With the weather starting to change it’s my favorite time of year…
Fire Pit Season!
What’s one of the best things to make in a bonfire (fire pit or otherwise)?
It’s all about the Midwest corn…
When the kids were small we generally spent “American” holidays with Dear Husband’s family (Memorial Day, July 4th, Labor Day, Thanksgiving) and “Jewish” holidays with mine. It was a good arrangement. Dear Husbands family lived on the really south side of Chicago…about 5 ½ hours south, and it was a fun (ha ha ha) drive down to Carbondale with the kids loaded up in the back of the car.
I’ve written about some of those drives. Lot’s of corn. Lot’s of soybeans. Lots of green, flat, fields.
Then, Dear Husband’s family moved to Denver. Sigh.
And my kids grew up. Sigh.
Ok…maybe it’s about the fire pit…
I love building campfires.
As a kid at sleepaway camp I was always the one to build the campfire.
While I normally hide my pyromaniac tendencies, I get to play a little when I fire up my fire pit.
I discovered the Fire Pit Corn recipe the year I got our fire pit.
That year, I slathered healthy margarine and sprinkled spices on my fresh, Midwest grown corn.
Then wrapped it in foil.
Then threw the bundles around the fire in the fire pit.
They were AMAZING! Slightly smoky, moist, perfectly cooked, and herbalicious.
Best. Corn. Ever.
Then, last week, I fired up the pit. Dear Son and Dear Daughter-In-Law prepped my 10 ears for $1 corn, and we threw it in the pit. Sigh. So good.
Now, ten ears of corn’s a lot of corn. We ended up making an amazing salad from the leftover corn.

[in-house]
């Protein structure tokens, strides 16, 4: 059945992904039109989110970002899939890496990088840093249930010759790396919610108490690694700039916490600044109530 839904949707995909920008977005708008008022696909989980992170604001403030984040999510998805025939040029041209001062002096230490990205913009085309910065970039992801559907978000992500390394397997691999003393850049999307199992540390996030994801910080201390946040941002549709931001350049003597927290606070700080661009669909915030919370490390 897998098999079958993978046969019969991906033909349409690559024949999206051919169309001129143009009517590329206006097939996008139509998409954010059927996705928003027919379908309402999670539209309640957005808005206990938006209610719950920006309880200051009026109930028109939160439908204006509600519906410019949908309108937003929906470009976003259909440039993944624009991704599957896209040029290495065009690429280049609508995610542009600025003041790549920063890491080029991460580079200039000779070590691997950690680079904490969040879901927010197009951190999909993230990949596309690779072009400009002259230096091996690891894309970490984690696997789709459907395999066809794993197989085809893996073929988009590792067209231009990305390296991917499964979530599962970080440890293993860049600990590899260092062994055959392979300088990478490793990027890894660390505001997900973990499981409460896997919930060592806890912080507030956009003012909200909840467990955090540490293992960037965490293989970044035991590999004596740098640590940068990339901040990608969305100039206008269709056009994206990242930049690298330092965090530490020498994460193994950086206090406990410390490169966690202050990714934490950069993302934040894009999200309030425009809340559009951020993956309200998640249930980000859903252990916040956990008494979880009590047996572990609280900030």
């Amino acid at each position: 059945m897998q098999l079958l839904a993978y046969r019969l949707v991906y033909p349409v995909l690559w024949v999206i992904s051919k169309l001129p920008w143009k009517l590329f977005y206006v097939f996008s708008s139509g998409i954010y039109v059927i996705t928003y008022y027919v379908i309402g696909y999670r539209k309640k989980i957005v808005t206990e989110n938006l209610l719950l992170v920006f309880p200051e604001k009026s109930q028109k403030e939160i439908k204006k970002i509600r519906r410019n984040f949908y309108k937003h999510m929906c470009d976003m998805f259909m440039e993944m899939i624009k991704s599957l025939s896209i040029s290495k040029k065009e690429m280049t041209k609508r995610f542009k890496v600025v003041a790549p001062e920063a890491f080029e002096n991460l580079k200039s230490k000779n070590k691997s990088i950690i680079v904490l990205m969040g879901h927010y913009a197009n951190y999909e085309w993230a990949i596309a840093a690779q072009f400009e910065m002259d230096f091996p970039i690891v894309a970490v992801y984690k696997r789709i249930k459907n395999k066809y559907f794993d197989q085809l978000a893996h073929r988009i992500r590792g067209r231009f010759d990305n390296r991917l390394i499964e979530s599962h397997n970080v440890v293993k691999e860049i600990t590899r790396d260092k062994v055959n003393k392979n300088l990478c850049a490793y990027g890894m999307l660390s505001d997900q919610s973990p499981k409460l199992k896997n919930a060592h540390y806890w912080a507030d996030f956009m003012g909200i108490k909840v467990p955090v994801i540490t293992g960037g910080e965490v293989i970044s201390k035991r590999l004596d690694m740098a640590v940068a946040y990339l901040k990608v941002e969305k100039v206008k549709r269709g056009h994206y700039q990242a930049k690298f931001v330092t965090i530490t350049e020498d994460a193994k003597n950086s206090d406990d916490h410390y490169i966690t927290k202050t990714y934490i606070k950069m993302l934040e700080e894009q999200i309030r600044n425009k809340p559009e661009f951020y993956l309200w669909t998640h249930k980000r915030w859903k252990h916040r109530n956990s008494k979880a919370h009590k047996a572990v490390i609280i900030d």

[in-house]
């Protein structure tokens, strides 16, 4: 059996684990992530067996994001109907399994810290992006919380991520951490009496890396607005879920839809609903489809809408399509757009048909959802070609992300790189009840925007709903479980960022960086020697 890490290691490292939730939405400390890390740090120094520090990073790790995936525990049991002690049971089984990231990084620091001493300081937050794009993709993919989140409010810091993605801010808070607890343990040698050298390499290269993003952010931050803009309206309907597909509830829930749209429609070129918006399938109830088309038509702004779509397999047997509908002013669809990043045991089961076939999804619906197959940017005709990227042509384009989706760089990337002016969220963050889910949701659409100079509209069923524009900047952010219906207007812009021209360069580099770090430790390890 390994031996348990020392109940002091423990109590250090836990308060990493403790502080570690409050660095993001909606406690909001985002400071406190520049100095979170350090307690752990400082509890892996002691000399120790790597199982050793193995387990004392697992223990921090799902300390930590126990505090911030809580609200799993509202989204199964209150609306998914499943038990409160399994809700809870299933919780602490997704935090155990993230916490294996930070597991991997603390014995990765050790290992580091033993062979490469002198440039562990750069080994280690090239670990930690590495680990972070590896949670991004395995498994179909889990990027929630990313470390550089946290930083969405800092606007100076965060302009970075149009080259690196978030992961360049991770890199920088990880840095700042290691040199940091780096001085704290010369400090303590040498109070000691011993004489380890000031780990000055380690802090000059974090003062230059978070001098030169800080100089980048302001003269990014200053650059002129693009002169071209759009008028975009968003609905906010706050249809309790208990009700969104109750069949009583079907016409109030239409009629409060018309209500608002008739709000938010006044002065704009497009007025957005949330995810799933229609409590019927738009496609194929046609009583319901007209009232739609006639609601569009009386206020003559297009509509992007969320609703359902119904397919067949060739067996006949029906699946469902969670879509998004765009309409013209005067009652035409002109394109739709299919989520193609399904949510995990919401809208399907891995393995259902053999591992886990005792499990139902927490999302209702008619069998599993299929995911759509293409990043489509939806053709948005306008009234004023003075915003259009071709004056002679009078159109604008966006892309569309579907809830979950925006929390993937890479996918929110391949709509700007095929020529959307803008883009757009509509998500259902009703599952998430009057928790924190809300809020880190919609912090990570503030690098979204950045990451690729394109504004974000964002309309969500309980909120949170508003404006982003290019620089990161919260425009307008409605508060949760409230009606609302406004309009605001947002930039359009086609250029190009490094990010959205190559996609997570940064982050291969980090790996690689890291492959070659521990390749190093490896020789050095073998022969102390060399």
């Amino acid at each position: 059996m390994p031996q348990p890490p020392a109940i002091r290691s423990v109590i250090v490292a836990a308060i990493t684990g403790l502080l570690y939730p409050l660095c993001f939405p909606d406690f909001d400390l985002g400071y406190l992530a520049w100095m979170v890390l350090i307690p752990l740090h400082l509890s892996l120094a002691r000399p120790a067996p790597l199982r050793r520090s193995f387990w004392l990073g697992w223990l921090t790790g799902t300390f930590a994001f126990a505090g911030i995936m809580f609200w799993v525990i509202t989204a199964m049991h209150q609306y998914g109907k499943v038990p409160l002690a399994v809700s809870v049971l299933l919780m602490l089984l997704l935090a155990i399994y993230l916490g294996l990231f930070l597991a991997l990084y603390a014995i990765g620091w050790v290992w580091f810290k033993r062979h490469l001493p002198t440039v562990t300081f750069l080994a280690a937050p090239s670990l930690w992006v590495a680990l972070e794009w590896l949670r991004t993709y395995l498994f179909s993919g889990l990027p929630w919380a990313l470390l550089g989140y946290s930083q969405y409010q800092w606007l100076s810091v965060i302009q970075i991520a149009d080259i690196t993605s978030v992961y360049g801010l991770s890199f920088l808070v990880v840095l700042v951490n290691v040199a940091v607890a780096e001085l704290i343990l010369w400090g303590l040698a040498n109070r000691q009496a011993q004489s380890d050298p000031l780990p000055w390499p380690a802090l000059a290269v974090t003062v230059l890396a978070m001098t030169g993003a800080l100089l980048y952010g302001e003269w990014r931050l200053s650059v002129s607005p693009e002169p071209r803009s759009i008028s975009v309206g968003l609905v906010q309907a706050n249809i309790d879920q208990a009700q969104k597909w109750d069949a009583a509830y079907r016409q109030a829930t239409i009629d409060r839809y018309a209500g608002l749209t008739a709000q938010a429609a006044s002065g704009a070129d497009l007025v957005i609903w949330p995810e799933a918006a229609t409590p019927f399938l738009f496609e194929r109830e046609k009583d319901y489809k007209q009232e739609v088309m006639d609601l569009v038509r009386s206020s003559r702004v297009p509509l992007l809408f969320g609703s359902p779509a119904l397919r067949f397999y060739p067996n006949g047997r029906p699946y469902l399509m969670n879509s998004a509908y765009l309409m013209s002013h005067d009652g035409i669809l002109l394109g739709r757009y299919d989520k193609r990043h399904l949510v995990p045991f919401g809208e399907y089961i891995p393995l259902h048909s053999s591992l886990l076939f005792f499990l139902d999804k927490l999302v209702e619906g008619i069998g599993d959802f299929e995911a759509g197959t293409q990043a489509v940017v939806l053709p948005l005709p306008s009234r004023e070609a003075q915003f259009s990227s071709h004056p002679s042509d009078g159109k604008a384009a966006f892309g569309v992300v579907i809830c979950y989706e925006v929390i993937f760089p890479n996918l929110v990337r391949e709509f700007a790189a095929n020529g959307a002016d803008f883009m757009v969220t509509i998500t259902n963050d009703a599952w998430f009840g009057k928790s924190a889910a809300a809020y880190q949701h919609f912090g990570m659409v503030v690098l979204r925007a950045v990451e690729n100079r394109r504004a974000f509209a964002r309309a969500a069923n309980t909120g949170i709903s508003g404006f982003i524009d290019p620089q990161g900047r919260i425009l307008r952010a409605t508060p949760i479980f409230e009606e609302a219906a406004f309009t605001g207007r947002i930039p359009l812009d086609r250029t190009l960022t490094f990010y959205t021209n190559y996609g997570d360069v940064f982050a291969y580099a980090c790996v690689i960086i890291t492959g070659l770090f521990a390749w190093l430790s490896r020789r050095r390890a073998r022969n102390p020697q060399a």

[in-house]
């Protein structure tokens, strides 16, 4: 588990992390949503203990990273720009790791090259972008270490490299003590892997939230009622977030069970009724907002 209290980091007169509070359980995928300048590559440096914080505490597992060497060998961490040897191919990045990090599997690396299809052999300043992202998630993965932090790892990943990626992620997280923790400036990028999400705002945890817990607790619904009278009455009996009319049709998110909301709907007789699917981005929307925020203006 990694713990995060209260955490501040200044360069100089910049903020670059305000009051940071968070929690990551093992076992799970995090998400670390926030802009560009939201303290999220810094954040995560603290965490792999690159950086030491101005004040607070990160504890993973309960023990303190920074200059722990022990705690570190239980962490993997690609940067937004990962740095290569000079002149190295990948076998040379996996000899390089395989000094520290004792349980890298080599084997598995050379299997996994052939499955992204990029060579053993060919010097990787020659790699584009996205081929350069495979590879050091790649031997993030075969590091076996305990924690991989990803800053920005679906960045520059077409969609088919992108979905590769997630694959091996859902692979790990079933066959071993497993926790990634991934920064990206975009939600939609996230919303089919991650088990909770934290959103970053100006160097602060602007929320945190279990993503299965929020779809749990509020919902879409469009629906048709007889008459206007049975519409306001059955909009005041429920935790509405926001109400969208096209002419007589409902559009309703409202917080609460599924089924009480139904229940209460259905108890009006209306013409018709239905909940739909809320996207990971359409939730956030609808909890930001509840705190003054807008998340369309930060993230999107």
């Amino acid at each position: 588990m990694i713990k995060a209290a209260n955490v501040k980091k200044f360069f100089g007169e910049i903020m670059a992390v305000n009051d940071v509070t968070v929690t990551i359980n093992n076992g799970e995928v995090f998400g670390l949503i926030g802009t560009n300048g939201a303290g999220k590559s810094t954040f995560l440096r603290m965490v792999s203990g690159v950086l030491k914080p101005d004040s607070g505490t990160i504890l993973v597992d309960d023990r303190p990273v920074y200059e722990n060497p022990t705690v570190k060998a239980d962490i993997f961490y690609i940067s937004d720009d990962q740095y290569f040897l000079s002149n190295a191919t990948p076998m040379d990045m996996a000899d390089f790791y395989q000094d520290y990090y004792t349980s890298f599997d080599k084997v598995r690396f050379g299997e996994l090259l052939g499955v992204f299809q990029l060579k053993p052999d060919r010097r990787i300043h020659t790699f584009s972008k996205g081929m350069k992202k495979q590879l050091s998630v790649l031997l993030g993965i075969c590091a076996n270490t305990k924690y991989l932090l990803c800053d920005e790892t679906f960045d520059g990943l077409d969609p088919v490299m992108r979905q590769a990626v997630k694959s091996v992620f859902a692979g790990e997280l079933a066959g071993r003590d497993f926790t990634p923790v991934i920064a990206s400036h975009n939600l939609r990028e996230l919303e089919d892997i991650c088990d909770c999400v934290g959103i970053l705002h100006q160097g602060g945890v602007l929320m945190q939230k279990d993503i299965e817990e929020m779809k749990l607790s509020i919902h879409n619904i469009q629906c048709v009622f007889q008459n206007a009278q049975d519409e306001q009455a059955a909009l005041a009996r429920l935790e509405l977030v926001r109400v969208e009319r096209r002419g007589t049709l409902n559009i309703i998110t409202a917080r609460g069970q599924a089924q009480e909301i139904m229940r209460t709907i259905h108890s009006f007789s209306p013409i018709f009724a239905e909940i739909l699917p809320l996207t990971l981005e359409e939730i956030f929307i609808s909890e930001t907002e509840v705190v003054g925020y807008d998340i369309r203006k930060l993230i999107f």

Fire Pit Corn and Fire Pit Corn Salad and a bonfire.
It was a good day all around!
So…here are the recipes
Simple but yummy. Using your favorite fresh herbs, you get the smoky, fired flavor and savory, fresh herbaceous goodness, all in a single piece of bonfire-roasted corn. You can use dried herbs, but fresh will give more flavor. Make sure to have lots of napkins handy as this corn is juicy.
- Extra virgin olive oil or your favorite soft margarine
- Sea salt
- Fresh herbs (rosemary, thyme) or dried herbs
- Crushed red, cayenne or black freshly ground pepper (optional)
- 6 ears of corn, husked
- Heavy duty aluminum foil, cut into six 8-inch by 12-inch pieces
- Long tongs
- Rub a thin coating of olive oil onto the corn. If using margarine, spread a thin layer on each ear of corn.
- Place each ear on the end of a cut piece of foil. Sprinkle the corn with sea salt, herbs and pepper. Roll the foil around the corn, sealing the ends tightly.
- Place the corn on the hot coals of the bonfire. Let the corn roast for around 20 minutes, turning halfway through.
- Remove the corn with long tongs. Allow the corn to cool slightly before unwrapping.
- If you don’t have a fire pit or bonfire, don’t despair. You can prepare the corn in foil and then bake it at 375 degrees F for 30 minutes until golden on the inside.
The corn is already seasoned by you, so I don’t add any extra flavor except maybe salt and pepper to taste. The amount of corn you use is completely up to you…just make sure to make a few extra – the corn gets gobbled up fast!
- Corn kernels cut from leftover Fire Pit Corn (I used 4)
- 1 (15-ounce) can chick peas, drained
- 1 large red pepper, seeded then diced
- 2 green onions, thinly sliced
- 1 tablespoon canola oil
- salt and freshly ground black pepper, to taste
- Combine the ingredients in a bowl. Serve immediately.
- This salad can be made a day in advance and stored in an airtight container in the refrigerator.
Here’s more bonfire and grilling inspiration
- For a Middle Eastern flavor try these Grilled Lamb Kebobs
- Are you up for my five alarm Super Spicy Grilled Chicken?
- If you’re a zaatar lover then try the Grilled Chicken With Zaatar
- Someone’s birthday? Family celebration? Just having fun? Grilled Hamburger Cake – but not for dessert!
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